CNET is reporting that last week the European Commission is proposing consumer protection laws be applied to software. Mentioning specifically anti-virus and video game software, commissioners Viviane Reding and Meglena Kuneva have proposed that EU consumer protections for physical products be extended to software in an effort to protect customers and implying that consumers would use more and buy more if the software was better.

“extending the principles of consumer protection rules to cover licensing agreements of products like software downloaded for virus protection, games, or other licensed content,” according to the commissioners’ agenda. “Licensing should guarantee consumers the same basic rights as when they purchase a good: the right to get a product that works with fair commercial conditions.”

In reality I am guessing some politician took notice that few in the voting public are for crappy software. Or perhaps they took notice that anti-virus software does not really stop malware, spyware, phishing and viruses as advertised? Or perhaps they still harbor resentment for “ET: The Game”? Who knows.

I had to laugh at Business Software Alliance Director Francisco Mingorance’s comment that “Digital Content is not a tangible good and should not be subject to the same liability as toasters.” He’s right. If your toaster is mis-wired it could kill you. Or if you used it in the bathtub for that matter. If people are not happy with a $45.00 piece of software, and no one died from its use, do you think anyone is going to prosecute? Sure, Alvin & the Chipmunks really sucked; caveat emptor!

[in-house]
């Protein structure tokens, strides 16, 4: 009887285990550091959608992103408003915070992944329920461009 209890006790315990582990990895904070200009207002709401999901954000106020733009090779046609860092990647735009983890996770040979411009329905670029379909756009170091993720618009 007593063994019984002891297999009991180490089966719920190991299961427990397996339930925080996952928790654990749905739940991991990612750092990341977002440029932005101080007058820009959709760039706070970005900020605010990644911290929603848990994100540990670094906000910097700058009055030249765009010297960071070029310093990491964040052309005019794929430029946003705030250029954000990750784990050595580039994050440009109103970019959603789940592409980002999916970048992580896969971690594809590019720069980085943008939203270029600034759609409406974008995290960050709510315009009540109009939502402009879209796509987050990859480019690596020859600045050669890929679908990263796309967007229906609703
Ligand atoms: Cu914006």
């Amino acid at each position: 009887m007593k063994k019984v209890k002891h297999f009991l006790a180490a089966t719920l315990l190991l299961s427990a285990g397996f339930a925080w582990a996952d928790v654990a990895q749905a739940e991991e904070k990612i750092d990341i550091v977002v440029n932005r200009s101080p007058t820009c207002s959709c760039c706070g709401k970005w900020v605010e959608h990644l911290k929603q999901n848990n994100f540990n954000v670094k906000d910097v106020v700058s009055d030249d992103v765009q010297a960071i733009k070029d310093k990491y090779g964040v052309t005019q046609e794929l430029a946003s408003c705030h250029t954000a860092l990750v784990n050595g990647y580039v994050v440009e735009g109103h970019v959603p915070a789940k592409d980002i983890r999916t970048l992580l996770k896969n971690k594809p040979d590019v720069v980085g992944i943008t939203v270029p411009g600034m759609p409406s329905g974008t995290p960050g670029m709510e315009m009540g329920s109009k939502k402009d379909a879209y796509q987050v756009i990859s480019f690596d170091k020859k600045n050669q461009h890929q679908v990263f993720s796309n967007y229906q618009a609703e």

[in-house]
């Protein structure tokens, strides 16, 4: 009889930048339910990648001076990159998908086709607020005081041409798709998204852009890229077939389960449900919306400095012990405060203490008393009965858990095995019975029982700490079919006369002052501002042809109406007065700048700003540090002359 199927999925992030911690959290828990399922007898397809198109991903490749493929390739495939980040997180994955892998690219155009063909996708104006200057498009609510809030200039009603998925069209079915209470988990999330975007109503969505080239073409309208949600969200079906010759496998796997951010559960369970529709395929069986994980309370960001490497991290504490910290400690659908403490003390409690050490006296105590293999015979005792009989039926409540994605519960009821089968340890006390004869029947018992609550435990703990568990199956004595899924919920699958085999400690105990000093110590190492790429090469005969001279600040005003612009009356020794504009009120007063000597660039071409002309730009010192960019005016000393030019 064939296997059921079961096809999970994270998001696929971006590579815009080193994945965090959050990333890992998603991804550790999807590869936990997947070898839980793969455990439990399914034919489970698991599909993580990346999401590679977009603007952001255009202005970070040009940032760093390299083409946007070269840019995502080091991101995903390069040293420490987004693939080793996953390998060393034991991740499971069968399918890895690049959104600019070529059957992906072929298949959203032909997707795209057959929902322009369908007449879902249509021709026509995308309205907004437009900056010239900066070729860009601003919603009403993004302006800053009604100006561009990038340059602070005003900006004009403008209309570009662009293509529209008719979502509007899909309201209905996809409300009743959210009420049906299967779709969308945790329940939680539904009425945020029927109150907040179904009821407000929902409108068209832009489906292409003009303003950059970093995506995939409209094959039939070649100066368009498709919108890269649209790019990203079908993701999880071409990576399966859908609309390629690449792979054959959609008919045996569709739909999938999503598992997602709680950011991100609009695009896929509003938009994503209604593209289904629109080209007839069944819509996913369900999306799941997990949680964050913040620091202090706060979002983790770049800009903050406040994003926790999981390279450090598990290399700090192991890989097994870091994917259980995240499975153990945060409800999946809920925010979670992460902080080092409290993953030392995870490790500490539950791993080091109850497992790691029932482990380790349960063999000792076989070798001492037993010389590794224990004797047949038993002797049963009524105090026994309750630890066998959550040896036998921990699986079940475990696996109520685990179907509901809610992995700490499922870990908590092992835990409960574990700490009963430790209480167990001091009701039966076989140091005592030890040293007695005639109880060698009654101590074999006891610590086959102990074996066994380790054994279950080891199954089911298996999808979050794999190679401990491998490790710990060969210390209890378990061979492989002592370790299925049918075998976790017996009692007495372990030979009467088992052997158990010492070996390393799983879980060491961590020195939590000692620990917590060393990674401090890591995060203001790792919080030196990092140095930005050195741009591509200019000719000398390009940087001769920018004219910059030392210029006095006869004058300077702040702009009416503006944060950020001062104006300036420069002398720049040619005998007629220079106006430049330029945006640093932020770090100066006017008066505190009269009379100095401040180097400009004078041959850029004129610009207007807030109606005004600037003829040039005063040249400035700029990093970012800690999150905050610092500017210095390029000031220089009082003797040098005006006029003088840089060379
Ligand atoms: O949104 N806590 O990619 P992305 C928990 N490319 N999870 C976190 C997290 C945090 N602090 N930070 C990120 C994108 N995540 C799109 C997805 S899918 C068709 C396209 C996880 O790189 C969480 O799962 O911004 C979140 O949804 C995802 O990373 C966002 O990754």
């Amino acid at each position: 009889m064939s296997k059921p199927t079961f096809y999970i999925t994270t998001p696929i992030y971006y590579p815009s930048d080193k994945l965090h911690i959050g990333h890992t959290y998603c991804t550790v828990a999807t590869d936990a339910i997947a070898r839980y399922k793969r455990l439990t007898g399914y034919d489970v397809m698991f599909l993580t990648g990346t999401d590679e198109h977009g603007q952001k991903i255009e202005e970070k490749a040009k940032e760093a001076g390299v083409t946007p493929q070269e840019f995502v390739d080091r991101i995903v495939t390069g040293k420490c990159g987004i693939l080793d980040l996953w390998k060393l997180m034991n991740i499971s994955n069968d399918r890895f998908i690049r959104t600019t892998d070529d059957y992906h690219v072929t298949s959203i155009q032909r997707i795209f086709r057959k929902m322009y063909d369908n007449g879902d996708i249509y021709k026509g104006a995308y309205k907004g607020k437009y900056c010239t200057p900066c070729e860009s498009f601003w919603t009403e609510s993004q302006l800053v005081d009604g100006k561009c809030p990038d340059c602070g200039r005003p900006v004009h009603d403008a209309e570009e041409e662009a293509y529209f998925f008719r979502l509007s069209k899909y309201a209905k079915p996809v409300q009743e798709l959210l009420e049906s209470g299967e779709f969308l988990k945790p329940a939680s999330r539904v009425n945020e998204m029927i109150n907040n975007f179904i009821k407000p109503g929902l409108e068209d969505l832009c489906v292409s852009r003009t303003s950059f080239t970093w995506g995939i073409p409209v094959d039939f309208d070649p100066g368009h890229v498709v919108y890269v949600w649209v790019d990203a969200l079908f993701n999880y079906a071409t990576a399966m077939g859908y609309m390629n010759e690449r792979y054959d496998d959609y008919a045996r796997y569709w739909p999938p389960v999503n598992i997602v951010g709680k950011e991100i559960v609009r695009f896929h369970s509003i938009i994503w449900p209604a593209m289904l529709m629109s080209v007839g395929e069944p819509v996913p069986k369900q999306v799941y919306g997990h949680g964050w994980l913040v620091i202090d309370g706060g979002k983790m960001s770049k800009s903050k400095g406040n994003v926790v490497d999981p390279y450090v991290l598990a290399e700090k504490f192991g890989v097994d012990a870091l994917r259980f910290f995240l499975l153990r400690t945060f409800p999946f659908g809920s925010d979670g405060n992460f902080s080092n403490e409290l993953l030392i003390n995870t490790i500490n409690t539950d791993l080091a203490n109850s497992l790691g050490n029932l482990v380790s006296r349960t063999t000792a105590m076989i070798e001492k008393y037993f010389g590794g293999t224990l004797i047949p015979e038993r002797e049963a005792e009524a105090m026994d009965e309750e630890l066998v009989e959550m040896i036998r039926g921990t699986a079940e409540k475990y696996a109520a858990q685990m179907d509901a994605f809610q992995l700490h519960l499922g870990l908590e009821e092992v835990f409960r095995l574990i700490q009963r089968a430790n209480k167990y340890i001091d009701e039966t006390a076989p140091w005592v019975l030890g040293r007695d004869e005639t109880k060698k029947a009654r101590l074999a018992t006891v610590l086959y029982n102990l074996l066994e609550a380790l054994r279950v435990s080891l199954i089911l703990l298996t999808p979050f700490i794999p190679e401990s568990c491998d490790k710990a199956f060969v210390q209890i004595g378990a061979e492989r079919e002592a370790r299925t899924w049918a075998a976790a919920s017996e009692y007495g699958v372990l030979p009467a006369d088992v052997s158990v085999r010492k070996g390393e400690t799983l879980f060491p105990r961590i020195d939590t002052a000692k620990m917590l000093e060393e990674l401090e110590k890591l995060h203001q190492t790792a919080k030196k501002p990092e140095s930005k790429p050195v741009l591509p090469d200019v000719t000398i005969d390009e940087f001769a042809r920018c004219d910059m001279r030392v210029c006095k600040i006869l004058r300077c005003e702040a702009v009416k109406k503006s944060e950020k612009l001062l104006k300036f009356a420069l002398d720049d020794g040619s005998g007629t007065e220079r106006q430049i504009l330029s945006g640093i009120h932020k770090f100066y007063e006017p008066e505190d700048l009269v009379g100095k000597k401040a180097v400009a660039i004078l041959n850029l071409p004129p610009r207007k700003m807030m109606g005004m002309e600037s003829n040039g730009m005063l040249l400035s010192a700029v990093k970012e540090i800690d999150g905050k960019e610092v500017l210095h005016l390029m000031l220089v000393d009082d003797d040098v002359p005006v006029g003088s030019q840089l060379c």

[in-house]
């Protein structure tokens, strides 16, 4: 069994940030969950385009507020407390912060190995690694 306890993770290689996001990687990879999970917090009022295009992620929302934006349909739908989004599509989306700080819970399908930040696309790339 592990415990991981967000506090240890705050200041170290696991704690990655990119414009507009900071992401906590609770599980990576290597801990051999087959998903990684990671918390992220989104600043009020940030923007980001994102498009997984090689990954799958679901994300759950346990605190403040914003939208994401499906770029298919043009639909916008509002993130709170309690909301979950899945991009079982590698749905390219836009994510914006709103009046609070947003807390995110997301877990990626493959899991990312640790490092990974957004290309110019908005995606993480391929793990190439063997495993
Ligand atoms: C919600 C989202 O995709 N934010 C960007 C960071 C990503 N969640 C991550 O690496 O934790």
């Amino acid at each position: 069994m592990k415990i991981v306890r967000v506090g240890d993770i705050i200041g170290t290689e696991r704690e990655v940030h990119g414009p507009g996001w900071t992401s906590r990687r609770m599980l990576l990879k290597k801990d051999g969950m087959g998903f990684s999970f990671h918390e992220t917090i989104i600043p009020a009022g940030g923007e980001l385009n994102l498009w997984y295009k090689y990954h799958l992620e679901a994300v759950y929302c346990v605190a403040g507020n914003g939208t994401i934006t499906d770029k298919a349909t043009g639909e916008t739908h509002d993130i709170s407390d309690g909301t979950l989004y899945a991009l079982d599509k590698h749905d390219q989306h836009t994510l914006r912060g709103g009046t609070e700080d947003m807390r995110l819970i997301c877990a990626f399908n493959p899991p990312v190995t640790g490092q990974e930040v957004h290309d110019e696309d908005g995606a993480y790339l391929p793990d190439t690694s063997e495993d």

Even if you should find a zealous prosecutor, if something should go wrong with the software, who will get the blame? The vendor for producing the code? The customer for they way they deployed, configured, and modified it? How would this work on an application stack or in one of the cloud models? Was the software fully functional to the point in time specification, but the surrounding environment changes created a vulnerable condition? If anti-virus stops one virus but not another, should it be deemed defective? There is not enough time, money or interest to address these questions, so the legislative effort is meaningless.

I appreciate the EC’s frustration and admire them for wanting to do something about software quality and ‘efficacy’, but the proposal is not viable. Granted there are the few software developers who look upon their craft to build the best the best possible software, but most companies will continue to sell us the crappiest product that we will still buy. The only people who will benefit are the lawyers who will be needed to protect their clients from liability; you think EULAs are bad now, you have seen nothing yet! Do not be surprised if you see the software quality bandwagon rumble through Washington D.C. as well, but it will not make security software better because you cannot effectively legislate software quality. Meaningful change will come when customers vote with their dollars.